Chances are you’re saying this right now or making this face. I’m not crazy about pranks either, but I am a fan of looking to history to find out why every April 1, we all trick and lie to each other. Here’s what I found:
The origins of the tradition are hard to pin down. Some believe that it stems from when Pope Gregory XIII ditched the Julian calendar for the Gregorian in the 1500s, making the New Year begin in January instead of the beginning of spring. This was before Twitter so news travelled pretty slowly across Europe, leaving a lot of rural folk in the dark about the change. There were also people who disagreed with the change. Anyone who still celebrated the New Year on the first of April was branded an “April fool” and was subject to pranks.
Other historians see origins of the holiday in Sizdah Bedar, a Persian holiday celebrated since 536 BC. On this day, Iranians trade city life for the mountains, the woods, or even a park of garden, where they picnic and, you guessed it, play pranks.
Or maybe we can blame Chaucer for all of this: In his Canterbury Tales (1392), the “Nun’s Priest’s Tale,” which tells the story of a rooster being tricked by a fox, is set Syn March bigan thritty dayes and two. Readers took this to mean March 32 a.k.a. April 1. Scholars believe that this line resulted from a copying error and should have read Syn March was gon…, which would have meant 32 days after April a.k.a. May 2, the anniversary of the engagement of King Richard II of England. Typos: ruining lives since the 1300s!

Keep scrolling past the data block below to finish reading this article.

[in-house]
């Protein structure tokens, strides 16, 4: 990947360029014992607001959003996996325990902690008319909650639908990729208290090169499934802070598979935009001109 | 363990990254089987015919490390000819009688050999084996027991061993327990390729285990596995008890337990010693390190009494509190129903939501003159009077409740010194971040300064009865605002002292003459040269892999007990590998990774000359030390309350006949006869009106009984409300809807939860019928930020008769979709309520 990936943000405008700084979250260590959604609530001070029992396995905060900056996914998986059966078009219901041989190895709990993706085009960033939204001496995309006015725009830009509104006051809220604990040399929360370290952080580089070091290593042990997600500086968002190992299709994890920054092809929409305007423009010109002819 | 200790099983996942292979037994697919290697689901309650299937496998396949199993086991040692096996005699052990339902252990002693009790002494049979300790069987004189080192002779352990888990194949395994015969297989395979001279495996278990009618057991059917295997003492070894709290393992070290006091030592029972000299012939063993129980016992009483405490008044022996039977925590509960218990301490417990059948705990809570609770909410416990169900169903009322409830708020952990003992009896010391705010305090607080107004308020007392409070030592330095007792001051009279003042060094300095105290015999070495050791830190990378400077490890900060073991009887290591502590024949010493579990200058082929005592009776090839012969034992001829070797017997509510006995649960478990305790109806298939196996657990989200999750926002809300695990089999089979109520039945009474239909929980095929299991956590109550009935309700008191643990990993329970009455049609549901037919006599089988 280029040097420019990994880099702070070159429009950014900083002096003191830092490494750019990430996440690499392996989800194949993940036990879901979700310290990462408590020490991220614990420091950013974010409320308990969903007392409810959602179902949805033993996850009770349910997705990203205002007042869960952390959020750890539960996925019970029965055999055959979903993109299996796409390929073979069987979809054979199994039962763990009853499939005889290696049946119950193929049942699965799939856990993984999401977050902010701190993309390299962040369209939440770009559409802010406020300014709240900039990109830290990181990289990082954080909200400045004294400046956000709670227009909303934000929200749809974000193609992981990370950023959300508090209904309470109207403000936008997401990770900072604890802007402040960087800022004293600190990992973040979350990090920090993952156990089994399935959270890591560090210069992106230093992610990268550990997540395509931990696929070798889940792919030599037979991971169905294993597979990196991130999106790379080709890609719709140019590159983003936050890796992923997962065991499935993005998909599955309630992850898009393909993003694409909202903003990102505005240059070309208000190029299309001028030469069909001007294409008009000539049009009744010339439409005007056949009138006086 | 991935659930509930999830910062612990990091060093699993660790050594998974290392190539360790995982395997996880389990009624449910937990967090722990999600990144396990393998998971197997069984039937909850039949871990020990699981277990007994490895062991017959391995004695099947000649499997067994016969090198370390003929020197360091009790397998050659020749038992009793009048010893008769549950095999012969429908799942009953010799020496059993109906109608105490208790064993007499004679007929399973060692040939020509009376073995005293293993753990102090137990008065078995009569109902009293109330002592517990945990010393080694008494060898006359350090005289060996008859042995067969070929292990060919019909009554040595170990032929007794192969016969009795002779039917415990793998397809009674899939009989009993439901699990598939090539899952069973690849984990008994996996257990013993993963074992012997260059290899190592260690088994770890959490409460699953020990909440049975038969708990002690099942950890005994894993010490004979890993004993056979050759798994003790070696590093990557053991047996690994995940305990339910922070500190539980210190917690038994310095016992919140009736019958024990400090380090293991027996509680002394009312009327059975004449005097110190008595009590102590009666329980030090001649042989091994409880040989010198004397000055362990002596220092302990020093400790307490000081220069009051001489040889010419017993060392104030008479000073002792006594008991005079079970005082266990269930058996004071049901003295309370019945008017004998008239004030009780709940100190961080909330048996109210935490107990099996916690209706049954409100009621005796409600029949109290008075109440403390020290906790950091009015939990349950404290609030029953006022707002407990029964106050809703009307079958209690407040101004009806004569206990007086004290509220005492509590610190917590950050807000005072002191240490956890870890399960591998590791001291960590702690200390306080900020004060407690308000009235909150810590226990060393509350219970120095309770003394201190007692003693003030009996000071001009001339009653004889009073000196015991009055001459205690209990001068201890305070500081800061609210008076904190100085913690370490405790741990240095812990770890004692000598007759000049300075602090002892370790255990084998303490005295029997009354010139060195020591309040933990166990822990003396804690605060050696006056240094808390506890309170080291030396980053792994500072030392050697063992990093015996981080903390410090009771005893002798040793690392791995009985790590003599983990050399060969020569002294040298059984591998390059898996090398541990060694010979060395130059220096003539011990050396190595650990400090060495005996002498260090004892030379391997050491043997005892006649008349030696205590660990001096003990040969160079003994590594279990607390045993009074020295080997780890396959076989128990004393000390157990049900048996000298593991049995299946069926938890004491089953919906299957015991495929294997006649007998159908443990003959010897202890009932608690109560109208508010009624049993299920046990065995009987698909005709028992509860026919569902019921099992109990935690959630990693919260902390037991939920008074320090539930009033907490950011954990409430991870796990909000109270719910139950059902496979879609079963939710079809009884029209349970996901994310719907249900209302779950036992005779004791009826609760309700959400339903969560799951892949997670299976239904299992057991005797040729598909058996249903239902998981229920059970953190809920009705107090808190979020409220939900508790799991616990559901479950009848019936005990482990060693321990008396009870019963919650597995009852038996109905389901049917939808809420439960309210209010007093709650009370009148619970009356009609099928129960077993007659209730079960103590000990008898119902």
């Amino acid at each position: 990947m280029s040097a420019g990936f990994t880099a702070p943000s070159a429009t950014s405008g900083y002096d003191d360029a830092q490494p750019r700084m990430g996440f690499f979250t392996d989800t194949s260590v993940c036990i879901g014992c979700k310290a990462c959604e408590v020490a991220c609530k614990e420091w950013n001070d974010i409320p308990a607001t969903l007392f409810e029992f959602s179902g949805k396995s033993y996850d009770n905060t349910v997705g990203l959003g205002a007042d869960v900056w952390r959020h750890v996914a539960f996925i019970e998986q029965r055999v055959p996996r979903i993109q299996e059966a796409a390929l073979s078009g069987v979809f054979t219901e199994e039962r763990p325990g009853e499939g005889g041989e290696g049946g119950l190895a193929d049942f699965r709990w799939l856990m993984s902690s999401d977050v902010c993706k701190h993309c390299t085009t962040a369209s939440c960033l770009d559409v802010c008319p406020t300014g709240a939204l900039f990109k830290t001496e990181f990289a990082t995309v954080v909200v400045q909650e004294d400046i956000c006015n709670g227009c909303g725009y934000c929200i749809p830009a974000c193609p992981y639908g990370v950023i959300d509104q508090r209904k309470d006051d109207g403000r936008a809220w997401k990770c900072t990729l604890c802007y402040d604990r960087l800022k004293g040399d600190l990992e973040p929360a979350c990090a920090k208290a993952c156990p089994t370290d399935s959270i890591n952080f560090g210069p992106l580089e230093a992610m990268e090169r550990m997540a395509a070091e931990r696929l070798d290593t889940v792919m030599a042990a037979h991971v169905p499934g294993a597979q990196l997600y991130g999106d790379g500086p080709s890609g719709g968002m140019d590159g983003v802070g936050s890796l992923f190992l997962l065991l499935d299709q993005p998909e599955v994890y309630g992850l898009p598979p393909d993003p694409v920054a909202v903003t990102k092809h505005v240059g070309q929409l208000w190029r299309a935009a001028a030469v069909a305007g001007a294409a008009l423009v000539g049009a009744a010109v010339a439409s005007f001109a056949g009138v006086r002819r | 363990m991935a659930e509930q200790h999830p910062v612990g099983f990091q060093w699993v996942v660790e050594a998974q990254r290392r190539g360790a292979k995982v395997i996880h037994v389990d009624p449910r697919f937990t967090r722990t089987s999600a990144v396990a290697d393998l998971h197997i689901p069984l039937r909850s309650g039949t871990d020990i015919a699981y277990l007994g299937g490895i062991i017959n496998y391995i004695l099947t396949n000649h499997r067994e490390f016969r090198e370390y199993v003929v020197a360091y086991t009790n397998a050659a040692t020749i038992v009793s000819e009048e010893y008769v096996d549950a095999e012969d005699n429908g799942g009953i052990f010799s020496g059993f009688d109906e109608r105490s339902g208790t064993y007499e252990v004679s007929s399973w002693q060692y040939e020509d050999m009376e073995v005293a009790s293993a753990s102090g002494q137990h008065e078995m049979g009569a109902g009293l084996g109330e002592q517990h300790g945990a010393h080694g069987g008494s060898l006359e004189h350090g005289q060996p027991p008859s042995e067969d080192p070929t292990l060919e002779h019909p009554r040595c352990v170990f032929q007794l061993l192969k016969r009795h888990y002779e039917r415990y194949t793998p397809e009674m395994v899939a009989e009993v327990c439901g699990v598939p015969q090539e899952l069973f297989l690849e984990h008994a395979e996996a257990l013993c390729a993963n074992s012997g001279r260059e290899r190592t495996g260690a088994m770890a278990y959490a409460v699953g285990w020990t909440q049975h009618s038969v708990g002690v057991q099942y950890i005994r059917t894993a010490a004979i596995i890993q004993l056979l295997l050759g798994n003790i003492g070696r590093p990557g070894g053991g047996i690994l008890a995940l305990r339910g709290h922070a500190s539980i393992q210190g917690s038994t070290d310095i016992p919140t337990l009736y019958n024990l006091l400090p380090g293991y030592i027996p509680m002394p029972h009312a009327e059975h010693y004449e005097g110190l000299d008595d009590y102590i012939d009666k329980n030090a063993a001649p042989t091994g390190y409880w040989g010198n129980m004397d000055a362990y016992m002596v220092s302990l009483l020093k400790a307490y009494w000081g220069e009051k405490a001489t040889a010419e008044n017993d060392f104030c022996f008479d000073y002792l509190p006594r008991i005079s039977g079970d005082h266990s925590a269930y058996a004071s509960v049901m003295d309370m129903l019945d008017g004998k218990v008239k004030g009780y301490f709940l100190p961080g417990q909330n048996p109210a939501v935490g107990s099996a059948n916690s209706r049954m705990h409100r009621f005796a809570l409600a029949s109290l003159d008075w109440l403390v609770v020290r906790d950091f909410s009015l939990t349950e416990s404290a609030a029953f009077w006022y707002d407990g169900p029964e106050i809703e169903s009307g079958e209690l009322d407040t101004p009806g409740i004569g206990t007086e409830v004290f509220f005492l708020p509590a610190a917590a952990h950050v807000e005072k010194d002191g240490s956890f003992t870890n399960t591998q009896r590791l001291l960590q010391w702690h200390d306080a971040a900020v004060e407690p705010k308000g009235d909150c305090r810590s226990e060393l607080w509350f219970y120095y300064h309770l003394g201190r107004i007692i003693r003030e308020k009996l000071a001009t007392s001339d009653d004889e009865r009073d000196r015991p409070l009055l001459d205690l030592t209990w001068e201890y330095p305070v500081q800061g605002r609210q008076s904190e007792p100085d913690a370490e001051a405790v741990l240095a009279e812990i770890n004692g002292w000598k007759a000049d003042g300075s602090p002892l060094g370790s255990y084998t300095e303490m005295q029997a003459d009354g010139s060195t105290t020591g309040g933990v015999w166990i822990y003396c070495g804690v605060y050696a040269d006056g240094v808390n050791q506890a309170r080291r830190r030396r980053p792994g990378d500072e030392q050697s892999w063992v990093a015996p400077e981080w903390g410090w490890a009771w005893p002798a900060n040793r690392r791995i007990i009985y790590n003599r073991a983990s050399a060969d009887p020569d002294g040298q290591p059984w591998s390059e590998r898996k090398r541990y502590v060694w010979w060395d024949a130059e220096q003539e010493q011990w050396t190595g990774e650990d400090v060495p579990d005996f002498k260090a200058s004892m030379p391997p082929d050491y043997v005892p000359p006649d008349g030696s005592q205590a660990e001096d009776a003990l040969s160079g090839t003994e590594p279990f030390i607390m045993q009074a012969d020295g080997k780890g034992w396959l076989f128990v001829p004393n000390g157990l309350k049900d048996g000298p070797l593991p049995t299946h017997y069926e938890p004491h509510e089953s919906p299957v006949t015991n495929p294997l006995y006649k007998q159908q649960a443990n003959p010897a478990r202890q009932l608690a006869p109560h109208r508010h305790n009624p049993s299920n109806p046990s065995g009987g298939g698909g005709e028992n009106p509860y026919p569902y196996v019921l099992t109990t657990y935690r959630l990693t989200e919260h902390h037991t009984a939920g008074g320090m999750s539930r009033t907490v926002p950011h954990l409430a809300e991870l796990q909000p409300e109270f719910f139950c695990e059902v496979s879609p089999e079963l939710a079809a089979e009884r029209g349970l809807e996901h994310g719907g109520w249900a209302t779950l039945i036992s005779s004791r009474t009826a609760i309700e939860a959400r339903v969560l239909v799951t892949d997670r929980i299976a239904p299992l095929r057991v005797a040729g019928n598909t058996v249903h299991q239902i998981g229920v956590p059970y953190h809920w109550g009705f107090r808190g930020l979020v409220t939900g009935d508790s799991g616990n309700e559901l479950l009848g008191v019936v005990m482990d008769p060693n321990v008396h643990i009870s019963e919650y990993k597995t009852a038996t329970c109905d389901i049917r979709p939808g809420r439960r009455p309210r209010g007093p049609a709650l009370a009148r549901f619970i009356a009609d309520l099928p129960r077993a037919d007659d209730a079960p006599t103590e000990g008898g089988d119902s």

However this day found its beginnings, it’s here to stay so let’s use every time one of our friends makes us look stupid today as a reminder to not take life too seriously. And it could be worse; Scotland celebrates the holiday over two days, with the second being dedicated to children pulling pranks that involve the “backside.” Um, so yeah let’s be thankful that this will be over in a few hours and that kids won’t be plotting against our butts tomorrow.